Like anorexics and bulimics, binge eaters have an unhealthy attitude toward food. One girl says of herself and other sufferers: “Food is our personal, secret friend​—maybe our only friend.” Another says: “While bingeing, nothing else seems to matter. Food seems all important​—it’s comforting—​and then the binge is followed by feelings of guilt and depression.”

Even without purging, bingeing is dangerous. It can lead to diabetes, high blood pressure, heart disease, and a number of other maladies. It can also take a heavy emotional toll.

 Could It Happen to You?

Of course, most people who want to lose weight or get into shape do not have an eating disorder. Still, after considering the above, you might wonder if you are heading in that direction. Ask yourself:

▪ Am I ashamed or embarrassed about my habits or rituals related to food?

▪ Do I hide my eating habits from others?

▪ Has food become the biggest part of my life?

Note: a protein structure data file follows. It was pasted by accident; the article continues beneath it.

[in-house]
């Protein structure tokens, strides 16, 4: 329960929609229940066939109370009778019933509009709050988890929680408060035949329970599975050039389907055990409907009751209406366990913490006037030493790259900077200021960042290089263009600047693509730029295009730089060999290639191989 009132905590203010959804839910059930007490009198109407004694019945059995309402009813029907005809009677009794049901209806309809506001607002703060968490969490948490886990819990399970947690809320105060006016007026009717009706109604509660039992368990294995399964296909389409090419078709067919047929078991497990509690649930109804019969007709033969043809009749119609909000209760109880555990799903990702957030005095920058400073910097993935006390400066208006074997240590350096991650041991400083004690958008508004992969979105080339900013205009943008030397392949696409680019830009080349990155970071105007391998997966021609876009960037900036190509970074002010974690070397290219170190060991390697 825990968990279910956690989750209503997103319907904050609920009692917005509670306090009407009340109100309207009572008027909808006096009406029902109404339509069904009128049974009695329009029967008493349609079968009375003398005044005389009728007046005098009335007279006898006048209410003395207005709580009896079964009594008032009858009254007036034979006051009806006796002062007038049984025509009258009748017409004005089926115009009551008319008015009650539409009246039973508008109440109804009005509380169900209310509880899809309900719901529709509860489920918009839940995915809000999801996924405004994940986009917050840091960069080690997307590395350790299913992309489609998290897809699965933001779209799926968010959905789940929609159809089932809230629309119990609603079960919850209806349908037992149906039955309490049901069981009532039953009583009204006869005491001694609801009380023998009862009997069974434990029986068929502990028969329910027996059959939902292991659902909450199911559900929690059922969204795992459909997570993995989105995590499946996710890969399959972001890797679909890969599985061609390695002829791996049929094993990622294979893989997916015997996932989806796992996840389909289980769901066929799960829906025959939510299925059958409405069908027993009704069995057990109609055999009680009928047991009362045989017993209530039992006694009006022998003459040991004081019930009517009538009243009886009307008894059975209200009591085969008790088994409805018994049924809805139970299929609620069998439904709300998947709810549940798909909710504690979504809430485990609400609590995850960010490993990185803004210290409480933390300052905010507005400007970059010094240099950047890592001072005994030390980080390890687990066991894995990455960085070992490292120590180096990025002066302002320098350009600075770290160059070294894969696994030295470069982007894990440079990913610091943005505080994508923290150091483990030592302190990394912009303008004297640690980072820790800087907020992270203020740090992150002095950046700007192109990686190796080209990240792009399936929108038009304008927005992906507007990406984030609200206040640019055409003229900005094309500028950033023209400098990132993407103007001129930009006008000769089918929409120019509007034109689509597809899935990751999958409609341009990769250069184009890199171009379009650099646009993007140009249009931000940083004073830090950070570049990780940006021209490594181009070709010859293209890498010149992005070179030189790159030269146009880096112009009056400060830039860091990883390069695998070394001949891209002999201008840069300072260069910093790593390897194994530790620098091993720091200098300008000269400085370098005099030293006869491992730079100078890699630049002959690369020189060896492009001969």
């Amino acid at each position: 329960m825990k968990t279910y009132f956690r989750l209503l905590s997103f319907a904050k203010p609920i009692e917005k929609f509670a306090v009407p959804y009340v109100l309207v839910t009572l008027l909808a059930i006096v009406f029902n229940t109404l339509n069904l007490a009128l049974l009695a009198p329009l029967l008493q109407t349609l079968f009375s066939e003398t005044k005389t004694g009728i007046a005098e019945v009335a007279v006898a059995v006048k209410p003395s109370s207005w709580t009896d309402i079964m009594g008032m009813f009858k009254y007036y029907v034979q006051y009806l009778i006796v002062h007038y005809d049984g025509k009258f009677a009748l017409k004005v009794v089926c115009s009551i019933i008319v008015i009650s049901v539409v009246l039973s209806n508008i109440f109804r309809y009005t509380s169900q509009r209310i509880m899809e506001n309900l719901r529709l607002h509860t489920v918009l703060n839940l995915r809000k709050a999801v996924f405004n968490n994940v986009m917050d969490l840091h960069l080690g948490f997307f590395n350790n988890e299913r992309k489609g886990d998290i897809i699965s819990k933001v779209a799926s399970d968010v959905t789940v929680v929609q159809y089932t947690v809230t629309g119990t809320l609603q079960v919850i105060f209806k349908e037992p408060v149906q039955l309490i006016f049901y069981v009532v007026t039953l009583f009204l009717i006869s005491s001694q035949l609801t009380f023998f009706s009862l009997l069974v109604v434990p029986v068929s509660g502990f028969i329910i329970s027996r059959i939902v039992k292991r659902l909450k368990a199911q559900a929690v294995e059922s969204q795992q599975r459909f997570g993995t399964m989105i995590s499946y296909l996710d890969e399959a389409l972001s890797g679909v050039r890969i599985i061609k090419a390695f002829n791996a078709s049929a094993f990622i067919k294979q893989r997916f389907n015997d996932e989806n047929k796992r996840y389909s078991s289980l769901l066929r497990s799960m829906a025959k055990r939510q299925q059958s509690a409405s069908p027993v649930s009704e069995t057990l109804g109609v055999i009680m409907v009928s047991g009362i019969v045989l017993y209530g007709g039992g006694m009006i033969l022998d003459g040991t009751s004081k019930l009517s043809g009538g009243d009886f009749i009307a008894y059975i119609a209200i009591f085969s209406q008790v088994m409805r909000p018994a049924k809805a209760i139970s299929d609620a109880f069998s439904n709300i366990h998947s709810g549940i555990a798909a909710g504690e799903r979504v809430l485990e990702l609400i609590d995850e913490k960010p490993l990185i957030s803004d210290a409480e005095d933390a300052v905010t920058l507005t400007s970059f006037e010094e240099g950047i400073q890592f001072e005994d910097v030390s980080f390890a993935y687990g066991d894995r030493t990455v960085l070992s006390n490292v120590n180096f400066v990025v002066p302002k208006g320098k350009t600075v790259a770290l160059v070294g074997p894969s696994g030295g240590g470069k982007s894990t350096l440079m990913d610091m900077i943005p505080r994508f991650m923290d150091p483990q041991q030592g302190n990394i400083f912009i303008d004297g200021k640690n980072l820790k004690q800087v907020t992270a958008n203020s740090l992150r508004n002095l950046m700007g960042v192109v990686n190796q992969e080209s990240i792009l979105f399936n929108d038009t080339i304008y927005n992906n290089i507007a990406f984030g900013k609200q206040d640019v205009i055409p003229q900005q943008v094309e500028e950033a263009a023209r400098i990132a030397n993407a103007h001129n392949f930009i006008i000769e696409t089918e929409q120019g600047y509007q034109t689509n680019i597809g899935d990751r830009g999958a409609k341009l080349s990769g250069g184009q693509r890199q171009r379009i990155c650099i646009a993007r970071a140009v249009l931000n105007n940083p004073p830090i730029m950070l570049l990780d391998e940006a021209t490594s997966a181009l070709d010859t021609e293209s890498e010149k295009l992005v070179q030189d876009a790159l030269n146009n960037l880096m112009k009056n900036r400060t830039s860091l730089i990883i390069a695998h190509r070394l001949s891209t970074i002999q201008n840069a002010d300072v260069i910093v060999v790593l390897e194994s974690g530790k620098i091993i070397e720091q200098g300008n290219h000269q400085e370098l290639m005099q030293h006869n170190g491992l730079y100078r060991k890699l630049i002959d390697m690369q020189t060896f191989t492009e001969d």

▪ Do I weigh myself more than once a day?

▪ Am I willing to take risks to lose weight?

▪ Have I experimented with self-induced vomiting, laxatives, or diuretics?

▪ Have my eating habits affected my social life? For example, do I prefer to be alone rather than with others so that I can binge or purge in secret?

If your answers to these questions indicate that you have a problem, ask yourself:

▪ Am I really happy living this way?

What can you do about the situation?

Take Action Now!

The first step is to admit to yourself that you have a problem. “After thinking about it,” Danielle says, “I realized that I had the same feelings and habits as girls with anorexia. It was scary to come face-to-face with the fact that I did the same things that they did.”